Right when I moved into my new flat, I bought a bunch of hooks you can attach to the wall without screwing them in. They can hold towels, utensils, and other little bits and bobs.
After first stocking the kitchen, I attached one of them between the coffee machine and the sink so it could hold the small cloth I use to wipe the countertop. I placed the hook towards the left so I could attach another one next to it as soon as I knew it worked as intended.
Of course the next day went by, and then the next one, and the next one. Eventually, “attach hook” ended up on my to-do list, and there it stayed for weeks. I wanted to lump this tiny, five-minute task together with others, but every time, I ended up postponing the whole batch.
Soon, I started getting frustrated with myself. “Why do I keep putting this off? Let me just do it.” One day, I grabbed one of the hooks from the box, and as I turned it over in my hands, I asked myself a question I now realized I had asked myself many times before — each time I mentally approached this task, to be exact: “But what will I hang from it?”
Like lightning, it hit me: I don’t need another hook. There’s nothing else to hang. The cloth already has its place. I don’t need another one. There are no utensils to put there. Everything works perfectly as it is.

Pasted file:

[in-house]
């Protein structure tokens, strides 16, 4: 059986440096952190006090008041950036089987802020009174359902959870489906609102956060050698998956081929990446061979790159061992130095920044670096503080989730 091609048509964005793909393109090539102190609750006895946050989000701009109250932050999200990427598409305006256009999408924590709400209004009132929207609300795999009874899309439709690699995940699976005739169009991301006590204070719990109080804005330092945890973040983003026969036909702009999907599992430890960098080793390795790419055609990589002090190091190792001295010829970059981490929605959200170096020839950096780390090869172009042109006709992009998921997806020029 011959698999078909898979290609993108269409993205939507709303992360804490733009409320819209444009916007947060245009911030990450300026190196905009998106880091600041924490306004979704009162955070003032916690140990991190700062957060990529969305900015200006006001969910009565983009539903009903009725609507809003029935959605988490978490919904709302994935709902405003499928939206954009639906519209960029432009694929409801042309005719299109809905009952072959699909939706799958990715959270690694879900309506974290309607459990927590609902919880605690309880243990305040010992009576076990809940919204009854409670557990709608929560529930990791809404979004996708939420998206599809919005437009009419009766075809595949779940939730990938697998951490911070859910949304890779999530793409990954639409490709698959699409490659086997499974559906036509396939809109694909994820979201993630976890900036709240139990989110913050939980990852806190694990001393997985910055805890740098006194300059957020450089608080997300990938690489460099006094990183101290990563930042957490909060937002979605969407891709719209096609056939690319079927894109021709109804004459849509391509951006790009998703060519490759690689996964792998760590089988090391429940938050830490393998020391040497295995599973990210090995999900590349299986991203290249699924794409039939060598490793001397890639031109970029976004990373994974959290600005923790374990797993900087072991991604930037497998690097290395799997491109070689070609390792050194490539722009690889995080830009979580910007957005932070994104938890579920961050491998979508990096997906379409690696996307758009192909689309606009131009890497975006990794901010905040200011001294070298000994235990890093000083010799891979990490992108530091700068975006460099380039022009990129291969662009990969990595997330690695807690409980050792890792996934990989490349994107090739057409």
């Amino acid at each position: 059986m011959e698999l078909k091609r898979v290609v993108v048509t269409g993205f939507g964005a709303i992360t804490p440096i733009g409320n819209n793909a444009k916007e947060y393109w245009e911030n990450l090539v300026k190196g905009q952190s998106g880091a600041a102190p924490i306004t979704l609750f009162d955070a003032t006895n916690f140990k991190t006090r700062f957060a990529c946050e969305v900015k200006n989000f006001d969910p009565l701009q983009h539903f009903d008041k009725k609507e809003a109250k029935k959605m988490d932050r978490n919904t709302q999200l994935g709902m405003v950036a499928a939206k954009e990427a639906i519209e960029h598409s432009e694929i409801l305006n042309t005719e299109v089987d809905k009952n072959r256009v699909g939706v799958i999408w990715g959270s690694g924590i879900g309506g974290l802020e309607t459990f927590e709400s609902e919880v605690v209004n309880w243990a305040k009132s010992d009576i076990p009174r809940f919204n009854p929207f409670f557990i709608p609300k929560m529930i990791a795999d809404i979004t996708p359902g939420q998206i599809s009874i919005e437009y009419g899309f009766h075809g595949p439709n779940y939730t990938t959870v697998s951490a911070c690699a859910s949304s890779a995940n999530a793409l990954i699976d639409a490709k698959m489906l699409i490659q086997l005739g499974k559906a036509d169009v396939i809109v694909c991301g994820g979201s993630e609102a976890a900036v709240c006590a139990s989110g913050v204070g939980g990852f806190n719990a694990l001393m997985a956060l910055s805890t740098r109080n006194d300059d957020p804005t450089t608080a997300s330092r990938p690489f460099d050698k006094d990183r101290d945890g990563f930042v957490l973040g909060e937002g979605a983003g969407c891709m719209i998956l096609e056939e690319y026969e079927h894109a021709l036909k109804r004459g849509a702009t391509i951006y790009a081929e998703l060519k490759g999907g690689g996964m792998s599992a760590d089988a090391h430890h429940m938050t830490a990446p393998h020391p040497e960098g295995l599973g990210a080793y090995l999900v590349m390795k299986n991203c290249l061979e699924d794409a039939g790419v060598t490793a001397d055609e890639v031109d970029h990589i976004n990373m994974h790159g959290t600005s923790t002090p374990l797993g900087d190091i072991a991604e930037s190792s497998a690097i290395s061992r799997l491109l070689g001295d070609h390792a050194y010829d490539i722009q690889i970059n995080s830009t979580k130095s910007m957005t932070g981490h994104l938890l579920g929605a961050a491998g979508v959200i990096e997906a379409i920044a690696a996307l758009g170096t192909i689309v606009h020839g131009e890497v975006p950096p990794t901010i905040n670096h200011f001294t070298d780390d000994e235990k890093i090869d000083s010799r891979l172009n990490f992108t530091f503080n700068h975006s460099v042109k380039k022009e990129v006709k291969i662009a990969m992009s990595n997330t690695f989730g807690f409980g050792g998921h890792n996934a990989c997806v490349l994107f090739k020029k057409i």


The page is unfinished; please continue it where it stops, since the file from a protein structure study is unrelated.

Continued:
The only reason I went on this long detour is that there was enough space for two hooks — and so when I first imagined what my hook-situation would look like, I defaulted to two hooks.
Space is opportunity. Where there’s nothing, something might follow. Our brains are great at filling the void. They see a canvas, and they want to splash it with paint. But not all space must be filled in order to meet its potential. Letting space be space is also an opportunity.
Nothingness is not empty. It can give us calm. Room to think. Freedom to breathe. If we smother space without blinking, we shut the door to those benefits — and we might not realize we’ve ruined our kitchen wall until we’ve plastered it with hooks from which we have nothing to hang.
Every item you can buy one of, you could also buy two. But do you need a second one? Or would you prefer a little bit of extra space? Think before you buy, and remember: If it’s not annoying, it probably doesn’t need to be fixed.